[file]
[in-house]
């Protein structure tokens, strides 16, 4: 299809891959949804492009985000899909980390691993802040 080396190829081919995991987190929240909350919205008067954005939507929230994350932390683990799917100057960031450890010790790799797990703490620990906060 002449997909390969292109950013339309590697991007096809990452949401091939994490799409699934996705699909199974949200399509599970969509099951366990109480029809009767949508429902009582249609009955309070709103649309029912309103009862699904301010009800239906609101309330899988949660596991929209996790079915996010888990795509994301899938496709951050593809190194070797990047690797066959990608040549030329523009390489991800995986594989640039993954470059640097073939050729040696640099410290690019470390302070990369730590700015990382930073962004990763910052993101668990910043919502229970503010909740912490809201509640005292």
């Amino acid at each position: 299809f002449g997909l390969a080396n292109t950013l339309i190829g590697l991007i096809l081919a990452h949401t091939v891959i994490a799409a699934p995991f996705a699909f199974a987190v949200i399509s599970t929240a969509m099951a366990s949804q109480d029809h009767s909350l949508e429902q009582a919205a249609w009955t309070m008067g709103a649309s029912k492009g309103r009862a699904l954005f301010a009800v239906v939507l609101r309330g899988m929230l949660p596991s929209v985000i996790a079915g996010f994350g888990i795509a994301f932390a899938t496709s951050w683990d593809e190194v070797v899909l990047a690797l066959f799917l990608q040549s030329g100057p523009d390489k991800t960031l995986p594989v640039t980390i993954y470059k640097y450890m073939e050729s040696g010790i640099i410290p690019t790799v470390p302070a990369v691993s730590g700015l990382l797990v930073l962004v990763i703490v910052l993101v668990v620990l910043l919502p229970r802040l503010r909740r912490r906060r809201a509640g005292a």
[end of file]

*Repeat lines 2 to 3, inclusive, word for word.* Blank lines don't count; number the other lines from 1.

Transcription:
């Protein structure tokens, strides 16, 4: 299809891959949804492009985000899909980390691993802040 080396190829081919995991987190929240909350919205008067954005939507929230994350932390683990799917100057960031450890010790790799797990703490620990906060 002449997909390969292109950013339309590697991007096809990452949401091939994490799409699934996705699909199974949200399509599970969509099951366990109480029809009767949508429902009582249609009955309070709103649309029912309103009862699904301010009800239906609101309330899988949660596991929209996790079915996010888990795509994301899938496709951050593809190194070797990047690797066959990608040549030329523009390489991800995986594989640039993954470059640097073939050729040696640099410290690019470390302070990369730590700015990382930073962004990763910052993101668990910043919502229970503010909740912490809201509640005292």
């Amino acid at each position: 299809f002449g997909l390969a080396n292109t950013l339309i190829g590697l991007i096809l081919a990452h949401t091939v891959i994490a799409a699934p995991f996705a699909f199974a987190v949200i399509s599970t929240a969509m099951a366990s949804q109480d029809h009767s909350l949508e429902q009582a919205a249609w009955t309070m008067g709103a649309s029912k492009g309103r009862a699904l954005f301010a009800v239906v939507l609101r309330g899988m929230l949660p596991s929209v985000i996790a079915g996010f994350g888990i795509a994301f932390a899938t496709s951050w683990d593809e190194v070797v899909l990047a690797l066959f799917l990608q040549s030329g100057p523009d390489k991800t960031l995986p594989v640039t980390i993954y470059k640097y450890m073939e050729s040696g010790i640099i410290p690019t790799v470390p302070a990369v691993s730590g700015l990382l797990v930073l962004v990763i703490v910052l993101v668990v620990l910043l919502p229970r802040l503010r909740r912490r906060r809201a509640g005292a």